Artis v District of Columbia

Artis sought review of the decision holding the time to refile provision in 28 USC 1367(d) is a grace period not a tolling statute and thus her refiled state law claims were time bared. The Court, resolving a split of appellate authority on the issue, reversed 5-4. The majority held that “tolled” in 1367(d) is generally understood to suspend the running of a limitations period in both dictionary definitions and Court precedent and reading it to only allow a 30 day period after dismissal to refile is problematic as it strains the phrase “period of limitations” and leads the absurd result on a time barred when field claim being allowed after dismissal. It held the legislative history does not given any indication Congress intended to adopt a grace period regime, that the extra 30 day period serves the purpose of allowing plaintiffs who file near the end of a limitations period to refile in state court and 1367(d) also allows plaintiffs in sates with more generous grace periods. The majority rejected District’s constitutional change holding 1367(d) is constitutional under the necessary and proper clause as incidental to the creation dn regulation of lower federal courts and is  substantive statue under Court precedent and thus not an infringement of state rights. Gorsuch, joined by Kennedy, Thomas and Alito, dissented arguing 1367(d) is a grace period statute as it covers cases filed in the wrong court within a limitations period and grace period remedies are standard in those circumstances, the text of 1367(d) points to a grace period reading as it uses “tooled” and “tolling” in the same sentence and the tolling reference clearly refers to grace periods after dismissal in state law, the majority opinion replaces a simple scheme with two grace periods with a complex scheme involving calculation of litigation periods , serves no federal interests and intrudes into state interests by imposing a federal solution to a state limitations period problem and thus fails to keep the federal government within its boundaries.

District of Columbia v Wesby

District and 5 police officers sought review of the denial of the officers’ qualified immunity motions and the finding there was no probable cause to arrest Wesby and the other plaintiffs. The Court, with Sotomayor concurring in part and in judgment and Ginsberg concurring in judgment, reversed. As to probable cause, the majority held that the officers had probable cause to arrest for unlawful entry as the house in question was vacant, had minimal furniture, little sign of habitation or of a person moving in and a loud party was ongoing at 1 am, there was the smell of marijuana, the floor was filthy, the living room had been converted into a strip club and several people present hid when  the officers arrived, those present gave vague and implausible answers about who gave them permission to be in the house  and the person allegedly giving permission refused to return to the house for  fear of arrest all of which supported a reasonable inference Wesby and the others knew they lacked permission to be at the house. The majority faulted the DC Circuit for concluding otherwise holding it erred in viewing the evidence in isolation and discounting any facts which had an innocent explanation. Alternatively, the majority held the officers were entitled to qualified immunity on these facts because there was no circuit or Court precedent involving sufficiently similar facts and treating belief of invitation to the house as uncontroverted fact failed to consider reasonable inferences and this approach was not settled law either. Sotomayor agreed that qualified immunity applied here, but argued the majority erred in reaching the probable cause issue. Ginsberg agree there was no settled law and thus qualified immunity was appropriate, but, argued the Court’s approach of ignoring officer state of mind in evaluating probable cause should be revisited.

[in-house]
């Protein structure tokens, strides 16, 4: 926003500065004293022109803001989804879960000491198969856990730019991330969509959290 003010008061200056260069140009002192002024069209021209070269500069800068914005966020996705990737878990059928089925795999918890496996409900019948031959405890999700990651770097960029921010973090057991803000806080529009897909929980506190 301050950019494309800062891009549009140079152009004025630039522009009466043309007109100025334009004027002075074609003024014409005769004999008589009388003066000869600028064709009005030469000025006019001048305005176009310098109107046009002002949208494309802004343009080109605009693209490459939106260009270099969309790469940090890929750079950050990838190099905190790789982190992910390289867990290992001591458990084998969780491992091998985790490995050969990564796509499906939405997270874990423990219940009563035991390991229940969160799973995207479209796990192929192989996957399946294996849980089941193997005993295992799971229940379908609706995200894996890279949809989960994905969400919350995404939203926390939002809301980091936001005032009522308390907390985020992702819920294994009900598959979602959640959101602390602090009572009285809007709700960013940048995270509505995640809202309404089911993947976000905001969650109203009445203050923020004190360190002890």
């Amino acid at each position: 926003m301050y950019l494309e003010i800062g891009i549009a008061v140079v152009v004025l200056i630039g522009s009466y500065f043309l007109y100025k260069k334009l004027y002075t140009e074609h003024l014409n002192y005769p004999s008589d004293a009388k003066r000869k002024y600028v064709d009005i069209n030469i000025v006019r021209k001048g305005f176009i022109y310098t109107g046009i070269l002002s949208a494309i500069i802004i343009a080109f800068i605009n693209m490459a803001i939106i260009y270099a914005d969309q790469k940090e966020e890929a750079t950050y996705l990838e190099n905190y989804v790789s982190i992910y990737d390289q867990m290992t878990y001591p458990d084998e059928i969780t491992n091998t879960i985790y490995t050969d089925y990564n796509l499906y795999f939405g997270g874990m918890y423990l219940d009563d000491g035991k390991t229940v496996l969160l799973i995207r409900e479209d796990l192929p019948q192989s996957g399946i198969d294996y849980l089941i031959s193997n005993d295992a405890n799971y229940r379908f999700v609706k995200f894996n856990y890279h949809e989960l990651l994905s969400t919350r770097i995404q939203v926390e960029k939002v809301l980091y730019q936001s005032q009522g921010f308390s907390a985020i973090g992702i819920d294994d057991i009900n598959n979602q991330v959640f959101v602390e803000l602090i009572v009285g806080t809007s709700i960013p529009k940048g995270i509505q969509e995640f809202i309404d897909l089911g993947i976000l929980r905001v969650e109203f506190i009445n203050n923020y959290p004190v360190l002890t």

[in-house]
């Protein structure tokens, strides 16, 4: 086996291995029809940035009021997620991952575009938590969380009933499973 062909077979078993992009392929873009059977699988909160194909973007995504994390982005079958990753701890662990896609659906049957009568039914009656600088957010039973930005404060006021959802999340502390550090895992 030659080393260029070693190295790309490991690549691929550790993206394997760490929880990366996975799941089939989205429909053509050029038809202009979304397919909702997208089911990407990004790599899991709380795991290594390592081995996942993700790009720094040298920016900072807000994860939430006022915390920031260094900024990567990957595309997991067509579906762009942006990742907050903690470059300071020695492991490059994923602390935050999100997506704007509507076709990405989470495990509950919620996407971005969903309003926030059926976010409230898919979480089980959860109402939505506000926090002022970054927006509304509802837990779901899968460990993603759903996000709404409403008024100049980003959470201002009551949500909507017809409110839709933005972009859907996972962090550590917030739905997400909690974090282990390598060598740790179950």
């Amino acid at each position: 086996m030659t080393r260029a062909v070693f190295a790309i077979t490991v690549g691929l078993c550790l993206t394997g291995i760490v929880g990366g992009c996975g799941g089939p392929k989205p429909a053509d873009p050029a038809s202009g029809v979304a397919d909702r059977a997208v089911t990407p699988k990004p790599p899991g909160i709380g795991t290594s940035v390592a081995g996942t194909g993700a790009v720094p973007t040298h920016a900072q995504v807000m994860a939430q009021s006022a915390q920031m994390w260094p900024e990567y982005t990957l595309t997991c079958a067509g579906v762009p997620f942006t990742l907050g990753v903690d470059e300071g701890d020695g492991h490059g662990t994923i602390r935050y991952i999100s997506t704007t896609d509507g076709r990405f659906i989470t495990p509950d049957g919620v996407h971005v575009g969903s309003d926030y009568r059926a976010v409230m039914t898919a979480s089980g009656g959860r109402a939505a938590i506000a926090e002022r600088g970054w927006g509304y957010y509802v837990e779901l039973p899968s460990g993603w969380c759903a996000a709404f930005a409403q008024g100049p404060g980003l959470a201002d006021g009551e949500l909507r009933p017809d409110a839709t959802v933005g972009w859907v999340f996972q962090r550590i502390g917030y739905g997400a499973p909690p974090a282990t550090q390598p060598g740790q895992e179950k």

National Association of Manufactures et al. v department of Defense et al.

Association sought review of the 6th Circuit decision denying its motion to dismiss challenges to a rule defining the phrase “waters of the United States” for lack of jurisdiction. The Court unanimously reversed. It held that the rule in question was not reviewable at the circuit court level under 1369(b)(1)(E) because the rule did not set or otherwise involve numerical limits to the discharge of effluents, was not reviewable under 1369(b)(1(F) because the rule has nothing to do with permits and held the government’s proposed legal effects and functional equivalent rules were contrary to the text of 1369 and would render several parts of the Clean Water Act superfluous. It held the policy considerations of avoiding bifurcated review, promoting judicial efficiency and avoiding conflicting decisions at the district court level cannot overcome the plain language of 1369.